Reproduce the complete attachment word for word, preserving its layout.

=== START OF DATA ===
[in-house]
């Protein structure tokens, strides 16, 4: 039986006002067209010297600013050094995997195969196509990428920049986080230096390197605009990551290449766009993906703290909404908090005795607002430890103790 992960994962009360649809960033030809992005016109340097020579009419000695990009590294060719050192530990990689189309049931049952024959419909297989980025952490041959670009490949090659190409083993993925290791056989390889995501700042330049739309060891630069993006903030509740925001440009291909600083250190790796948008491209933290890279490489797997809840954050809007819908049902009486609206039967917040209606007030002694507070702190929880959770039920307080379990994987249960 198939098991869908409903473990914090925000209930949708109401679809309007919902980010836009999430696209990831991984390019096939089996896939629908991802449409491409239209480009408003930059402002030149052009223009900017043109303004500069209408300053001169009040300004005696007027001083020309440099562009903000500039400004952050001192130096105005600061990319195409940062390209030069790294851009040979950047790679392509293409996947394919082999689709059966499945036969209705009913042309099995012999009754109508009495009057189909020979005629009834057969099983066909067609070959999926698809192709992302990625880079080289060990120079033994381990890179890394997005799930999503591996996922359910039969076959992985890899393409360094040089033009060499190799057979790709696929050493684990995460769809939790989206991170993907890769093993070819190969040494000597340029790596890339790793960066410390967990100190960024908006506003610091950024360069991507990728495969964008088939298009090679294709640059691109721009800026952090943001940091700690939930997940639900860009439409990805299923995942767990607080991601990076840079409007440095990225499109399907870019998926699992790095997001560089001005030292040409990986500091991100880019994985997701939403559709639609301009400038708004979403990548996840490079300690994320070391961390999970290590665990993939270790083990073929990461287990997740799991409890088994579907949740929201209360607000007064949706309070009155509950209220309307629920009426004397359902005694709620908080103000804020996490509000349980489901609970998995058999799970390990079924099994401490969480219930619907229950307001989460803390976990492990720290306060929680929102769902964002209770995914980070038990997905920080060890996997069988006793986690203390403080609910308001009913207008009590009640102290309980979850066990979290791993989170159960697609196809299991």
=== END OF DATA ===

[in-house]
């Protein structure tokens, strides 16, 4: 039986006002067209010297600013050094995997195969196509990428920049986080230096390197605009990551290449766009993906703290909404908090005795607002430890103790 992960994962009360649809960033030809992005016109340097020579009419000695990009590294060719050192530990990689189309049931049952024959419909297989980025952490041959670009490949090659190409083993993925290791056989390889995501700042330049739309060891630069993006903030509740925001440009291909600083250190790796948008491209933290890279490489797997809840954050809007819908049902009486609206039967917040209606007030002694507070702190929880959770039920307080379990994987249960 198939098991869908409903473990914090925000209930949708109401679809309007919902980010836009999430696209990831991984390019096939089996896939629908991802449409491409239209480009408003930059402002030149052009223009900017043109303004500069209408300053001169009040300004005696007027001083020309440099562009903000500039400004952050001192130096105005600061990319195409940062390209030069790294851009040979950047790679392509293409996947394919082999689709059966499945036969209705009913042309099995012999009754109508009495009057189909020979005629009834057969099983066909067609070959999926698809192709992302990625880079080289060990120079033994381990890179890394997005799930999503591996996922359910039969076959992985890899393409360094040089033009060499190799057979790709696929050493684990995460769809939790989206991170993907890769093993070819190969040494000597340029790596890339790793960066410390967990100190960024908006506003610091950024360069991507990728495969964008088939298009090679294709640059691109721009800026952090943001940091700690939930997940639900860009439409990805299923995942767990607080991601990076840079409007440095990225499109399907870019998926699992790095997001560089001005030292040409990986500091991100880019994985997701939403559709639609301009400038708004979403990548996840490079300690994320070391961390999970290590665990993939270790083990073929990461287990997740799991409890088994579907949740929201209360607000007064949706309070009155509950209220309307629920009426004397359902005694709620908080103000804020996490509000349980489901609970998995058999799970390990079924099994401490969480219930619907229950307001989460803390976990492990720290306060929680929102769902964002209770995914980070038990997905920080060890996997069988006793986690203390403080609910308001009913207008009590009640102290309980979850066990979290791993989170159960697609196809299991």